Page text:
One fulfilled a critical economic function by engaging in unpleasant and inconspicuous production. The other fulfilled a non-critical economic function in the economy by engaging in pleasurable and conspicuous production.

One generated a higher, less volatile income, but with little potential for upward mobility, the other generated a lower, more volatile income, but with more potential for upward mobility.

The median chimney sweep did better than the median bard, but the best bards did better than the best chimney-sweeps (by finding favor with a king for instance). Since this was before mass media, bard reward distribution was not as skewed as it would become, but it was still skewed.

The emerging future of work does resemble pre-modern patterns of labor organization in a few key ways, but most of us are going to turn into digital-era chimney sweeps rather than bards. And this is a good thing.

The difference between bard work and chimney-sweep work is that it far easier to convince yourself that a relaxing hobby is actually real work. It is a kind of 
gollumizing effect: behavior that makes you atrophy psychologically.

What makes it worse is that in an economy based on a fiat currency, shareholder value maximization and deficit spending, the capacity to generate an income does not necessarily imply that meaningful work is being done, either in a subjective psychological sense (it helps you evolve rather than atrophy) or economic sense (net wealth is being created rather than consumed or harvested). You might even end up having to pay to do real work.
 
For those who read this far and note the tag at the end of the post, all that pre-amble is a way to frame the above quotes as an observation about Mark Driscoll's taxonomy of manhood.  Driscoll spent years warning guys to not get "joe jobs" without necessarily defining what those joe jobs were.  Driscoll also spent a few years joking about how much he loved his "job". The implication in that attempt at humor might have been that he loved his job and that it was as though it wasn't really work for him.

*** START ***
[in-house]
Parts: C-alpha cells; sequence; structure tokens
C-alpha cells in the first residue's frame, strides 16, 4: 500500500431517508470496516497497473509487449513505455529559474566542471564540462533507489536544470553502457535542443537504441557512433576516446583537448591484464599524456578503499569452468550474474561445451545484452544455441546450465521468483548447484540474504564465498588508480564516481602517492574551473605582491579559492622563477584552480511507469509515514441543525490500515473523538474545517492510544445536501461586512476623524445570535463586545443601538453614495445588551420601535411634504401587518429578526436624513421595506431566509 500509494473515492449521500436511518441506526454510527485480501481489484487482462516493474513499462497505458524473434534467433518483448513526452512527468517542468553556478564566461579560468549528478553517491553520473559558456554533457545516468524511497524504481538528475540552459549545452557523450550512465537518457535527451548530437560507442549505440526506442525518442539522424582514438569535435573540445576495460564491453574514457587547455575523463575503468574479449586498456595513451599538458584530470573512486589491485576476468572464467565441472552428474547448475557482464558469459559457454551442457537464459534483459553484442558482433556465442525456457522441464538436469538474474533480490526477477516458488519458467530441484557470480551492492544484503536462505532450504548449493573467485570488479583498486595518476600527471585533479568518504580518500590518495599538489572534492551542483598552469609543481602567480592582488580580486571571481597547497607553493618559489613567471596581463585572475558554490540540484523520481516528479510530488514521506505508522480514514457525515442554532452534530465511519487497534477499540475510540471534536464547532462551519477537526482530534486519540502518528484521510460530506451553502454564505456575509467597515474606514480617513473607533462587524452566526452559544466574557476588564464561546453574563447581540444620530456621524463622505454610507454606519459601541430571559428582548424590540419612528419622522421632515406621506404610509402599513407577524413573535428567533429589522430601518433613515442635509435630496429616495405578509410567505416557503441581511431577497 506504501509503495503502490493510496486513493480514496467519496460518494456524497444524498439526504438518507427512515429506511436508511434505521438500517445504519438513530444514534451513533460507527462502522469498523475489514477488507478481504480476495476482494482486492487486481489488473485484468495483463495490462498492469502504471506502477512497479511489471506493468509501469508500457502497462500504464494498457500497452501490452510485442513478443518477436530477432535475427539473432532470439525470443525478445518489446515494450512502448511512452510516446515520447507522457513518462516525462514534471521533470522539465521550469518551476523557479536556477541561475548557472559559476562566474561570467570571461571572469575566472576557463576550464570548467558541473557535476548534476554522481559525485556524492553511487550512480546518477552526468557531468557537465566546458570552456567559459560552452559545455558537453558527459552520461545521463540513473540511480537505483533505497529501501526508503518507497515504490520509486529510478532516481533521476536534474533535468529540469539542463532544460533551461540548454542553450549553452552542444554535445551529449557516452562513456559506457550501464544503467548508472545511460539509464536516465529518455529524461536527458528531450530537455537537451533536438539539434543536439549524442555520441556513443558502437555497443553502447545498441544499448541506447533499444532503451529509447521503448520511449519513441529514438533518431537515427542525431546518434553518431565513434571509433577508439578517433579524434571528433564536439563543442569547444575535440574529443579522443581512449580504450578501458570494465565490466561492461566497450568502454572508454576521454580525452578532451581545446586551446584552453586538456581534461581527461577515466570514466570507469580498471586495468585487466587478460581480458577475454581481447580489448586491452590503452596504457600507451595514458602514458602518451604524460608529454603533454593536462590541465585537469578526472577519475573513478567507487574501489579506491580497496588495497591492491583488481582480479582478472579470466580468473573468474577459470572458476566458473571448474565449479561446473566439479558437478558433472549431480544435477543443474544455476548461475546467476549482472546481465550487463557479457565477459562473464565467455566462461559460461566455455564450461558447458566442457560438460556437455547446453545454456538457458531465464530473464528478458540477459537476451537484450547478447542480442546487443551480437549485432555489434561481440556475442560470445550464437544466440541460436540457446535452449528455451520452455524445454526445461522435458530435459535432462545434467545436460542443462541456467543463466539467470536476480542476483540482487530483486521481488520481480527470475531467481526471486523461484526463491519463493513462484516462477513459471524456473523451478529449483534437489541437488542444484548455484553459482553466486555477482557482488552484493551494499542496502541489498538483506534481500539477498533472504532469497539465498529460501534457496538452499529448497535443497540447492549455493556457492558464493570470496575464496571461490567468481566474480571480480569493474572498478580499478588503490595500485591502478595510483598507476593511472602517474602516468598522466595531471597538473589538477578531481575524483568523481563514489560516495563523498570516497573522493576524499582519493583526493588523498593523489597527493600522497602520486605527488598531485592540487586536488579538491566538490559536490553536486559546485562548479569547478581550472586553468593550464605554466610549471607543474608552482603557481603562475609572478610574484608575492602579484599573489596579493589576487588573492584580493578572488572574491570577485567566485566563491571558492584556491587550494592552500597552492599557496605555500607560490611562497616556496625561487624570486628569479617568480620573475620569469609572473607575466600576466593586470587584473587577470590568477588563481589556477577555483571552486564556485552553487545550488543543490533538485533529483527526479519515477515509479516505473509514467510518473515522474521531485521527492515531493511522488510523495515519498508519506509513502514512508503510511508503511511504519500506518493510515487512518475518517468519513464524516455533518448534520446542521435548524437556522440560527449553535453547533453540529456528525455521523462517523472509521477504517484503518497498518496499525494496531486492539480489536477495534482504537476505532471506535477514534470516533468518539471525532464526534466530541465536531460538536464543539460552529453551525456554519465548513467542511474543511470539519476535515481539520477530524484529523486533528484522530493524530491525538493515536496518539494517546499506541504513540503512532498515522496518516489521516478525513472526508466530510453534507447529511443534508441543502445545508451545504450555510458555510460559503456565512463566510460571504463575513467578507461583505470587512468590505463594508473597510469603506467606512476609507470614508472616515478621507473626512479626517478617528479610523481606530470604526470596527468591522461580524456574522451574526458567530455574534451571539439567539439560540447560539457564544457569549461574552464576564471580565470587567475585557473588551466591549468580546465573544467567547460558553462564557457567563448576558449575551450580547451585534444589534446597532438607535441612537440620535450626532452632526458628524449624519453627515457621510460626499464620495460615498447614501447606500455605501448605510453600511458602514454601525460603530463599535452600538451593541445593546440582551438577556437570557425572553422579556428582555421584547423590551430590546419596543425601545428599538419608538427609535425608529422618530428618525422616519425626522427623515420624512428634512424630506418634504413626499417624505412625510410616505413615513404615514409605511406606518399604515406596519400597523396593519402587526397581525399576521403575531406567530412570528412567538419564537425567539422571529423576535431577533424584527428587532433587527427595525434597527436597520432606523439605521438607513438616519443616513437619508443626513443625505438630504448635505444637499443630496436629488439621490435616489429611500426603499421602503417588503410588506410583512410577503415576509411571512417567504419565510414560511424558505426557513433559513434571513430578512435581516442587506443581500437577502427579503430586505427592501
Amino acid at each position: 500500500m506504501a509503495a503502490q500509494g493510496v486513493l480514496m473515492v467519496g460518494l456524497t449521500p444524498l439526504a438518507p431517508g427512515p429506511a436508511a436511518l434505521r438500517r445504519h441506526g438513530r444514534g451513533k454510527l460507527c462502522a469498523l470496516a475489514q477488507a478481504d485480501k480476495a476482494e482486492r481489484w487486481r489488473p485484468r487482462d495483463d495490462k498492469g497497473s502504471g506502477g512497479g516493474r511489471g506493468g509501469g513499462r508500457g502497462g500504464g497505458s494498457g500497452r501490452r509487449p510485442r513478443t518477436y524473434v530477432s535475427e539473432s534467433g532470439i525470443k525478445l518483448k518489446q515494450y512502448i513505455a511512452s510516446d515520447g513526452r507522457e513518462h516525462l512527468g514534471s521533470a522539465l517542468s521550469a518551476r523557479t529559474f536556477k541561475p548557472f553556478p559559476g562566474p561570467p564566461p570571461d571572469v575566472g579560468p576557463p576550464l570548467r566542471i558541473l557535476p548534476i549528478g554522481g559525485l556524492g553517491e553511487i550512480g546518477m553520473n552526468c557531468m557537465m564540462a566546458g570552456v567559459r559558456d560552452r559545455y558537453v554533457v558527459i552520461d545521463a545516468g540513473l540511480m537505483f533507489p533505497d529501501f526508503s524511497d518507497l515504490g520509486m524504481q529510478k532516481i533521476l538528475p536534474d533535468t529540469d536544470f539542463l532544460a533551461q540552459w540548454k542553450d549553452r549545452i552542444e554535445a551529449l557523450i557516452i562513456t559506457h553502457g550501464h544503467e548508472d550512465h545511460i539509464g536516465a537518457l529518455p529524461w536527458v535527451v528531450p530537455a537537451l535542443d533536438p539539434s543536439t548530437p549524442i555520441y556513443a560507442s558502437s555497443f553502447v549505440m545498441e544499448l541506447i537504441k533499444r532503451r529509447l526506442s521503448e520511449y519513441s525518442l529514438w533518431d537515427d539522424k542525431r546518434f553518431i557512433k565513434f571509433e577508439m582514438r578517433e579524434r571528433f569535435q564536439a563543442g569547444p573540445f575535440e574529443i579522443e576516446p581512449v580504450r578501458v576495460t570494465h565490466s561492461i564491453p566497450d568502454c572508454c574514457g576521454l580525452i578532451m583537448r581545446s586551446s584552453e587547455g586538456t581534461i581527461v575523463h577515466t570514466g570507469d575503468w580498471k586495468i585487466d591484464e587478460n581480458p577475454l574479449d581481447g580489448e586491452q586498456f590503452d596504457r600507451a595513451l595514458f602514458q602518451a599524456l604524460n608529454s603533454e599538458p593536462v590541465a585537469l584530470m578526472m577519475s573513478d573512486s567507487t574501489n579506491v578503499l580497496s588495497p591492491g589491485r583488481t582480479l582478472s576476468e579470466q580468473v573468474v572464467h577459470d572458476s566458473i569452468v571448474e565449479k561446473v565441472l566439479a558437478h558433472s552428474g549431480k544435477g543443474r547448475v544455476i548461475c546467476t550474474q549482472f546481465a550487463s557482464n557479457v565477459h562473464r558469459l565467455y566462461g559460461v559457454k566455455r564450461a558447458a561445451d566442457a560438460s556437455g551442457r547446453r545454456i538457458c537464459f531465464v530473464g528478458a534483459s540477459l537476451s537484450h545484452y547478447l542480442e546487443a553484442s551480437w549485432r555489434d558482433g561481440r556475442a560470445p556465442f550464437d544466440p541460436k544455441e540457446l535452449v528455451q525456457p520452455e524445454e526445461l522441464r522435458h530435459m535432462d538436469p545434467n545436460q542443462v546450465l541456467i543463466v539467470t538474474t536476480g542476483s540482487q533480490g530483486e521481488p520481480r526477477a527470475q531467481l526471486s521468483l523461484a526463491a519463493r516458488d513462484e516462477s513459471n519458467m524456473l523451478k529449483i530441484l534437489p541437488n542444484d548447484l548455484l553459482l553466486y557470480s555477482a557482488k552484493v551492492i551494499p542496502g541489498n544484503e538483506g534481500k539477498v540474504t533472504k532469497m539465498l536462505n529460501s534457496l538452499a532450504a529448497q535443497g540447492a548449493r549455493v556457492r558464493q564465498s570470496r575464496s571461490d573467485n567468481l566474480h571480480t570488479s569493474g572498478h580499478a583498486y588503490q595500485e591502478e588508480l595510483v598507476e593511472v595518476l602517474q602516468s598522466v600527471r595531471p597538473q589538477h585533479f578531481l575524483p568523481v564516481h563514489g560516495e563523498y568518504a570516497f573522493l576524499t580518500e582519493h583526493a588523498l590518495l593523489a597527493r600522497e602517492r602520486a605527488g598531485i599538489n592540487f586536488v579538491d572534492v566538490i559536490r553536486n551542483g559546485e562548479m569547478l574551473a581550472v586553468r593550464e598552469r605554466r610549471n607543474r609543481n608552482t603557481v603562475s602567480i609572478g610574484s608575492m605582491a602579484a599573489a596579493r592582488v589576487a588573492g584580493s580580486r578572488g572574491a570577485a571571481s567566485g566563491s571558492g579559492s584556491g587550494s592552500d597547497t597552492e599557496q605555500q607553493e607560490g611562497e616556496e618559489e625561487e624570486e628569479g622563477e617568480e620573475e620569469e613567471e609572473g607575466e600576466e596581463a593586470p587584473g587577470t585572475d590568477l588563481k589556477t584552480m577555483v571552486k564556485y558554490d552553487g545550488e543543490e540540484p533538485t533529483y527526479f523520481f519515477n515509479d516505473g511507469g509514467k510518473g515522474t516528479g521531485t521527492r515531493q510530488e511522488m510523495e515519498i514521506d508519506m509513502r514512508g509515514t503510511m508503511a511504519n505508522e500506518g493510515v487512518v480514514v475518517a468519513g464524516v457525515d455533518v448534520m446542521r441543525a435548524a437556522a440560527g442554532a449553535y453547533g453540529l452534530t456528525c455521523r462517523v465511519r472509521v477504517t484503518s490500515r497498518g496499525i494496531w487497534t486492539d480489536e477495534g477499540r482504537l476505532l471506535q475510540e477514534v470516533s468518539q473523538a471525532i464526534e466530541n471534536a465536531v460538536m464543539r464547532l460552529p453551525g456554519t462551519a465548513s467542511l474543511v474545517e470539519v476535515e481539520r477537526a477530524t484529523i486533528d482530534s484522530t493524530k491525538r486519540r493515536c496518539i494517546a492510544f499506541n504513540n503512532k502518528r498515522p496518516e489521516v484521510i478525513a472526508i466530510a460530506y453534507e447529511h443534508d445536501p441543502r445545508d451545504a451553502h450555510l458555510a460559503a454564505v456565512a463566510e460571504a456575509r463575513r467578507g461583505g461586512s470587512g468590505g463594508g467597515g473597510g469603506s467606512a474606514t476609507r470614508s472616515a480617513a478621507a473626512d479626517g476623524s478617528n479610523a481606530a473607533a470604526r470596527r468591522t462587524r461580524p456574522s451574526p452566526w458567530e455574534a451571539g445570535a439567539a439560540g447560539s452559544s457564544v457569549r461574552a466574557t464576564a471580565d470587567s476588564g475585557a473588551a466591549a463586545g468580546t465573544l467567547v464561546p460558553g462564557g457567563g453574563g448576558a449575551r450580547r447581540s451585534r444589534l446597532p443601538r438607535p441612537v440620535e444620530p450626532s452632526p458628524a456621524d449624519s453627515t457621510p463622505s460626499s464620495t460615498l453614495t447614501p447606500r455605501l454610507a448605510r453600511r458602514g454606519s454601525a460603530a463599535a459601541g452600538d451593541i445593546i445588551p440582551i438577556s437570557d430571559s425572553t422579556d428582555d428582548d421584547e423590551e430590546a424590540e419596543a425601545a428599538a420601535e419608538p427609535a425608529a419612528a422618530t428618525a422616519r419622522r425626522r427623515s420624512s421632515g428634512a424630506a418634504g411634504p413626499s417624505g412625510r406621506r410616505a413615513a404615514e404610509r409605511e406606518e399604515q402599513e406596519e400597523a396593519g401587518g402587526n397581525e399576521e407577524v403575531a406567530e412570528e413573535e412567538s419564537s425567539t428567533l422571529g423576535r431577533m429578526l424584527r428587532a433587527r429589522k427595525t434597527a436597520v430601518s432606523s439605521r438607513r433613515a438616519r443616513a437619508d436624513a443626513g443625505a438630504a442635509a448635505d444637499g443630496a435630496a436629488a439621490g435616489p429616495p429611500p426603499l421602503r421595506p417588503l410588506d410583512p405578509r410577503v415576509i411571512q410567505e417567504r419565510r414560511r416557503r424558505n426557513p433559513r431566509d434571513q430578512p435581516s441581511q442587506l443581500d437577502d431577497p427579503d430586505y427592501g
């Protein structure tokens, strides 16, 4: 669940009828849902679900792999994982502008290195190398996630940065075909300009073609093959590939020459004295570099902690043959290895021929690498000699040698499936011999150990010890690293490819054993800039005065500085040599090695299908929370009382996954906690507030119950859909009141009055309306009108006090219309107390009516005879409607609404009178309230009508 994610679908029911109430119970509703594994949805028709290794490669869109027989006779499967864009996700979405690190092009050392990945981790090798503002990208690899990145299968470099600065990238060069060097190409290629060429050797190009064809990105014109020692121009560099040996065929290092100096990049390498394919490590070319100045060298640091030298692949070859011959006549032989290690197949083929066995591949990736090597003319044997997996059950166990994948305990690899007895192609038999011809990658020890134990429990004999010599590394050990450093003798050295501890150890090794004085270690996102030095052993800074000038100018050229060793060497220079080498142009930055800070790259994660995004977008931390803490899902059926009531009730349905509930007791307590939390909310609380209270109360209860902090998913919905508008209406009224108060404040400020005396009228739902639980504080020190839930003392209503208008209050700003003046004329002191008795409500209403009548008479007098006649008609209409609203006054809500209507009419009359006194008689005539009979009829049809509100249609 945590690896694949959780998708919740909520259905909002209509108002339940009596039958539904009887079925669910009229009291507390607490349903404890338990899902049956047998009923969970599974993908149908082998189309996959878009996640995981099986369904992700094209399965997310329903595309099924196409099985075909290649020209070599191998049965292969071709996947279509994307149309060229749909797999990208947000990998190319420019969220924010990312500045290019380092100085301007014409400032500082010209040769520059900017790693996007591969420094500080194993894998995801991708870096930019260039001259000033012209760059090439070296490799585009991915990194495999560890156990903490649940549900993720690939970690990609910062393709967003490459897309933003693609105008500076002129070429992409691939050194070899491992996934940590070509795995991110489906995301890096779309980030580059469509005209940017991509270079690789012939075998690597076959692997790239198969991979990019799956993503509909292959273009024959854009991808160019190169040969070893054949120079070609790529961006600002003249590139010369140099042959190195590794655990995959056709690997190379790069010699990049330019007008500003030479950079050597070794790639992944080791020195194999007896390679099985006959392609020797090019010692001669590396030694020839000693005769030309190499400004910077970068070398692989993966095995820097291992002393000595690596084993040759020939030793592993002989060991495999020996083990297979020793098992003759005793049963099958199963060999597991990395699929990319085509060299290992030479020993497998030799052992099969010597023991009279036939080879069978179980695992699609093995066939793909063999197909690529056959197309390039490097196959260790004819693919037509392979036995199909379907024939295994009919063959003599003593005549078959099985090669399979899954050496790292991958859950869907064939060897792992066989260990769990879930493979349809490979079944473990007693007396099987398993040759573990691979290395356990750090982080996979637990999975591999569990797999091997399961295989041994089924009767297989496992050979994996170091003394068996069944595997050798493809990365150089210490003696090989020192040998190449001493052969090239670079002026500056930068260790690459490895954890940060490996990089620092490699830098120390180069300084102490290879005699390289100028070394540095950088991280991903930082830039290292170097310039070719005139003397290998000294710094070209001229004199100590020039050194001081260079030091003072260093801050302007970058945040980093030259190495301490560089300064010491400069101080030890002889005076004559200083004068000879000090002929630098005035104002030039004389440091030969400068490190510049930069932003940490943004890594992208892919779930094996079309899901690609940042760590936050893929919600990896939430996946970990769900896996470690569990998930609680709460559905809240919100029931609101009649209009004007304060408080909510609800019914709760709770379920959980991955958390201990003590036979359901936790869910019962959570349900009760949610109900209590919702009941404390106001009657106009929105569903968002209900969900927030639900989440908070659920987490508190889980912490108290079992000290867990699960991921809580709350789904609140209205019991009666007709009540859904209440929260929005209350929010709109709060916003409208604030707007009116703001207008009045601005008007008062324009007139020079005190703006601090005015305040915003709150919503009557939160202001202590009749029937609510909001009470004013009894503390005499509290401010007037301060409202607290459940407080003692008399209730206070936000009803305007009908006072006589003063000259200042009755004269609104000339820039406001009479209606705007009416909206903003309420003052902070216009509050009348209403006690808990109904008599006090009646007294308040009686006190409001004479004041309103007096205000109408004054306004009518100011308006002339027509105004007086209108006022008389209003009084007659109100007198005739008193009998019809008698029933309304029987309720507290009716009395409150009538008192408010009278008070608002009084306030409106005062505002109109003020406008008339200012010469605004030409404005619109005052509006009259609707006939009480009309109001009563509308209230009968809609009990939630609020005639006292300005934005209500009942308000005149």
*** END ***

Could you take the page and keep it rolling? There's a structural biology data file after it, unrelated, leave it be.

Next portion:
... and then we got the Result Source controversy and the plagiarism controversy and that revelation about the extent to which ghostwriters could ghostwrite at Mars Hill and research assistants helped and ...
 
it did begin to seem as though Mark Driscoll could represent a production mill of occasionally recycled work rather than the production of anything particularly new or useful and at times even anything particularly interesting.  There was, to borrow Venkat's phrasing from ribbon farm, this conspicuous production thing with Driscoll.  The irony of this could be best framed by invoking Mark Driscoll's old standby about those who might object to what he said from the pulpit, he was just delivering the mail, you know.  Don't shoot the mailman.  Now, sure, he invoked being a postal worker but it's arguable the average postal work, even the average ineffectual postal worker, conveys more directly relevant and useful information to the average person in a day than Mark Driscoll ever did.  If you got your electric bill in a timely manner that was information you could literally act upon as soon as you found out about it if, you know, you get your utility bills by mail and all that.